New fraud tactics emerge as international students targeted by scam texts

Scam text claiming to be AIB
An example of one of the fraudulent texts that are being sent

The heartless trick has the potential to cost innocent people to lose thousands of euro

On the morning of November 29, Wendy, an international student from China, received a call from what appeared to be AIB Bank. The person on the phone claimed that she was a staff member of AIB. It was said that there was a problem with the flow of funds in Wendy’s account and the account was locked, requiring the Chinese student to click on the link via text message for verification.

However, once the link is clicked, the personal account information on the web page will be obtained by fraudsters, jeopardizing the account.

Scammers don’t just use the identities of AIB bank staff. Other students who attend the University of Limerick said they have also received fraudulent calls, including fraudulent text messages. Among them are scam calls claiming to be from local Irish customs, asking students to click on a link to pay customs duties. Once they click on the link, they will be deceived.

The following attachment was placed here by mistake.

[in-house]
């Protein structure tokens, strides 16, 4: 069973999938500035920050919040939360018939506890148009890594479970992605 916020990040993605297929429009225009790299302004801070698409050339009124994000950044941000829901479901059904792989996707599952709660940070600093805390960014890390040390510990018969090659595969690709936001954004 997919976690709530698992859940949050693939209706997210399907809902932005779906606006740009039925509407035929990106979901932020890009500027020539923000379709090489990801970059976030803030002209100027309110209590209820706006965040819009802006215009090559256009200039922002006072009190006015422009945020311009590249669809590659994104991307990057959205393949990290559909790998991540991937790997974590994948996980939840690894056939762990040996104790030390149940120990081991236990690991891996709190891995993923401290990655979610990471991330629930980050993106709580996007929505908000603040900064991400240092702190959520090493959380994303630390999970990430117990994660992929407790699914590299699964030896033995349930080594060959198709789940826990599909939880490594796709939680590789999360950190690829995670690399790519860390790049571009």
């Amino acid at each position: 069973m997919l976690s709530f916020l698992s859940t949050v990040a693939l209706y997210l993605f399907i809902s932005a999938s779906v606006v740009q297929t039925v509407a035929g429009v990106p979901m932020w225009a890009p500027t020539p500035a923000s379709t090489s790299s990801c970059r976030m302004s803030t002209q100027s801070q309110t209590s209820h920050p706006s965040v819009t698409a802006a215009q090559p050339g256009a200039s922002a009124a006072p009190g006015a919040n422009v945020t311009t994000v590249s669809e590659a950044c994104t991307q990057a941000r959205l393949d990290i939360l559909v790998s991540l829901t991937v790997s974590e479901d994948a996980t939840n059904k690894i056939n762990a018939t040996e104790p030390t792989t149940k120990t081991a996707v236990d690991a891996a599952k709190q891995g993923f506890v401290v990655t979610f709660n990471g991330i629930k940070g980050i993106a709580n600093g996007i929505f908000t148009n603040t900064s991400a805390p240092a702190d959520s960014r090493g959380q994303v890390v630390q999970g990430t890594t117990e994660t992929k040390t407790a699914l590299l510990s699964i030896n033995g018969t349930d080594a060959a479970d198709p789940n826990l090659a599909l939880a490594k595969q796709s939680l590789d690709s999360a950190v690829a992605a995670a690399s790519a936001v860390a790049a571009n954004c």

It should be noted that the link used by the scammers is the same as the official Irish Customs website. If you encounter the above situation, you must send an email to the relevant unit for information verification.

According to an article on the public account published by the Chinese Embassy in Ireland, some fraudsters pretended to be staff members of the Chinese Public Security Bureau and other state agencies, and committed telecom fraud against Chinese people in Ireland, especially international students.

The fraud methods are endless, the tricks are new, the identification is difficult, the number of people deceived is large, and the amount of money defrauded is also rising.

International students in Ireland are reminded to increase their awareness of prevention and be highly alert to suspicious calls claiming to be “police handling a case”, “suspected of money laundering”, “prohibited mailing” and so on.

The embassy, consulates, police and public security and judicial departments will not handle cases via phone calls or text messages, let alone make payments or transfers!

If you are unfortunately defrauded, you must call the police as soon as possible, contact your family, teachers, classmates, and embassy and consulate staff to seek their help and prevent the fraud from being carried out.

Click to comment

Leave a Reply

Your email address will not be published. Required fields are marked *

The Latest

To Top

Powered by